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Mixed Blessings - James Tate Editorial

OffCamber

James Tate
Nov 28, 2006
0604_sccp_01_z+mixed_blessings+james_tate Photo 1/1   |   Mixed Blessings - James Tate Editorial

Things used to be so simple.Fast cars had two doors and a horse on the hood, four-wheel drive was reserved for safaris in Africa, and luxury cars came from Germany.

In the blink of an eye, that simple structure seems to have spun into an automotive identity tornado, and frankly, the madness is confusing.

The best steering out there can be found in a hopped-up econobox made by Mitsubishi, a capable off-roader can be found at the mall with a Stuttgart badge on the hood, and some of today's most luxurious cars are built by Toyota.

It's utterly impossible to predict what's going to pop out of whose factory doors these days.

As frustrating as this automotive disarray is, its bizarre nature means you don't have to be a millionaire to drive a luxurious car anymore, and you don't have to actually be in the desert to pretend you're the adventurous type.

The most useable benefit of all, though, is mass access to levels of performance previously available only to the rich. So, I guess I shouldn't be complaining.

This whirlwind of confusion was in full swing when Japan started making sports cars. I mean really making sports cars-land rockets with twin turbos, big brakes and steamroller rubber.

Thanks to Japan's willingness to shatter identity boundaries, an Ivy League education and a posh job in a soulless city office were no longer pre-requisites to back-road blasts. Everyone could experience the thrills once reserved for pompous dill-pickles named "Chaz" sporting white Topsiders and pink turtleneck sweaters draped around their shoulders.

Japan's budget ass-haulers quickly landed a following among starving gearheads everywhere, and an aftermarket that grew like bacteria in an airport bathroom. Single-turbo Supras, light and nimble RX-7's, and enormous 3000GT's scrabbled for highway dominance, their ultra-pressurized engines laying waste to any European metal in the way.

The cars were so revolutionary that they reeled in Camaro and Mustang buyers, European car lovers, the rich and the poor alike, and now they're... Well, they're extinct.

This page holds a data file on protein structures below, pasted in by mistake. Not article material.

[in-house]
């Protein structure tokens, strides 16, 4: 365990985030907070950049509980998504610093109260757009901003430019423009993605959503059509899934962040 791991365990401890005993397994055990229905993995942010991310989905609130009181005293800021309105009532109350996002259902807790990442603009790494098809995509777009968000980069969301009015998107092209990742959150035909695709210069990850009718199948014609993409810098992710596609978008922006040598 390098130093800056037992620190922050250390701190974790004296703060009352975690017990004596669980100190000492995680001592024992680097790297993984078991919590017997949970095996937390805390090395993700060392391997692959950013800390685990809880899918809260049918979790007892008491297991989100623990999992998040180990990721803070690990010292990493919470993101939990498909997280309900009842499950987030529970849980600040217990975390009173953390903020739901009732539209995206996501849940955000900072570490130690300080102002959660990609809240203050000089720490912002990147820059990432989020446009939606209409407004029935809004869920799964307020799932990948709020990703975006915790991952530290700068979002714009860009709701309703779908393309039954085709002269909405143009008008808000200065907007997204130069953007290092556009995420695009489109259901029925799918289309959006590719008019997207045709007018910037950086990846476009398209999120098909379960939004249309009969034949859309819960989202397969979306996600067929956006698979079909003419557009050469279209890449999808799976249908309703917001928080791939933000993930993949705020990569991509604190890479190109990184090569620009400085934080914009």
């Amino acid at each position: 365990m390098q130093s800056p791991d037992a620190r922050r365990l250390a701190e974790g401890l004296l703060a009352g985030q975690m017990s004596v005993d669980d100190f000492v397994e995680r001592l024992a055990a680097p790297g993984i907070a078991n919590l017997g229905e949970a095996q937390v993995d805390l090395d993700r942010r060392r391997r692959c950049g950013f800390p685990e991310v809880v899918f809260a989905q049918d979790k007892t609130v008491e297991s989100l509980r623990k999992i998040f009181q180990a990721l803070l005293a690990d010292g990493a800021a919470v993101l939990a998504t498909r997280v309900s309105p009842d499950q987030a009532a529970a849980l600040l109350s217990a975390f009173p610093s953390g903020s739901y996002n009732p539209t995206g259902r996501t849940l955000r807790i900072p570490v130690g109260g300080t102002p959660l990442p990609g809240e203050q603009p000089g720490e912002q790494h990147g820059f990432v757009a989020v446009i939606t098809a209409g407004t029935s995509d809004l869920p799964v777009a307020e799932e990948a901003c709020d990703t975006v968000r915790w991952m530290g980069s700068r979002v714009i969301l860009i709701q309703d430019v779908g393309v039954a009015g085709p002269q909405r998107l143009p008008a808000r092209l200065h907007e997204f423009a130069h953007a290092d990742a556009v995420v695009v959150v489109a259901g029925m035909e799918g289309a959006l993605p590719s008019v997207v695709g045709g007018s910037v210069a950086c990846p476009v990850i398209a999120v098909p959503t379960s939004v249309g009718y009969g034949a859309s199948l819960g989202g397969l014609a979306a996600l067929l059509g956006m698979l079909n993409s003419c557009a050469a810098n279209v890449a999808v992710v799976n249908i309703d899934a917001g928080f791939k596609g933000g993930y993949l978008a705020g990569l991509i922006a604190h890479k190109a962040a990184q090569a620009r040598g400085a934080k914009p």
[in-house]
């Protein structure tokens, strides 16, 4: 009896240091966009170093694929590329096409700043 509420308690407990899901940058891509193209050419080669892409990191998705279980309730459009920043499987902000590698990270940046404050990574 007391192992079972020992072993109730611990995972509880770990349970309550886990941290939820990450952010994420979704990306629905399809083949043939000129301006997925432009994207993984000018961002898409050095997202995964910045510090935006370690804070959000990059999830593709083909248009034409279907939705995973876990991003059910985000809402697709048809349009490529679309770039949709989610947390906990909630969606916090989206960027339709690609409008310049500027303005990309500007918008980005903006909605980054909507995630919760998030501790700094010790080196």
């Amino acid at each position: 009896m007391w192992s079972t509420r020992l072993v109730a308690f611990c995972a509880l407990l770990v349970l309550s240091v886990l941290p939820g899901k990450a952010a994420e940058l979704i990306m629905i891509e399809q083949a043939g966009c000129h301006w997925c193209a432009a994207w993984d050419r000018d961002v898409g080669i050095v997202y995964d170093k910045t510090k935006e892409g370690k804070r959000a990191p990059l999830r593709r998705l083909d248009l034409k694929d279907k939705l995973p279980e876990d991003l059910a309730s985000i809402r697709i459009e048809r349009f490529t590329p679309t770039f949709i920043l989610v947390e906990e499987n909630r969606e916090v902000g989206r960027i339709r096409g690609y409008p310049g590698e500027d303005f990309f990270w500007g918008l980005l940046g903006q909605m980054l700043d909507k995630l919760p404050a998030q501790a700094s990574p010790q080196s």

Ah, glory days.

Enter 2006. Toyota doesn't even make a sports car anymore. Nissan and Mazda have hacked the turbochargers off their current top-line offerings. The whirlwind of change doesn't always look good for performance lovers.

One thing you can get in the US these days, however, is a road-legal rally car. Since Subaru and Mitsubishi jumped into the identity puzzle, it's been possible to have around 300 bhp, all-wheel-drive, and a good-sized turbo under the hood for around $30k.

Stuff your family in the back, pack a trunk full of groceries and head to the autocross on icy roads in the middle of a blizzard. These things do it all, and they do it well.

But what about those aforementioned pioneers of Japanese performance? Well, they're more affordable than ever, and they still fill a void that has since been left empty by the island's manufacturers. Is this new generation of "have your cake and eat it too" performance really that much better than the boosted bastard children that ran the streets a decade ago? Have we come that far, or are we just spinning in circles trying to create something new?

Judging by the massive following that early-nineties Japanese metal still has today, it's worth a wonder.

For whatever rose-tinted reason, I'll never stop lusting after the aluminum flanks of an NSX or the outright thrust of a 300ZX Twin-Turbo.

Maybe I'm afraid of change or unwilling to accept the inevitable mushing of genres taking place these days. But I, for one, am itching to know if the performance envelope has been pushed that much since the early nineties.

Let's face it, good or not, it's a bizarre world when some of the fastest cars on the road wear Japanese symbols on the hood and have four doors and a family in the back.

Japan's budget ass-haulers quickly landed a following among starving gearheads everywhere

By James Tate
57 Articles

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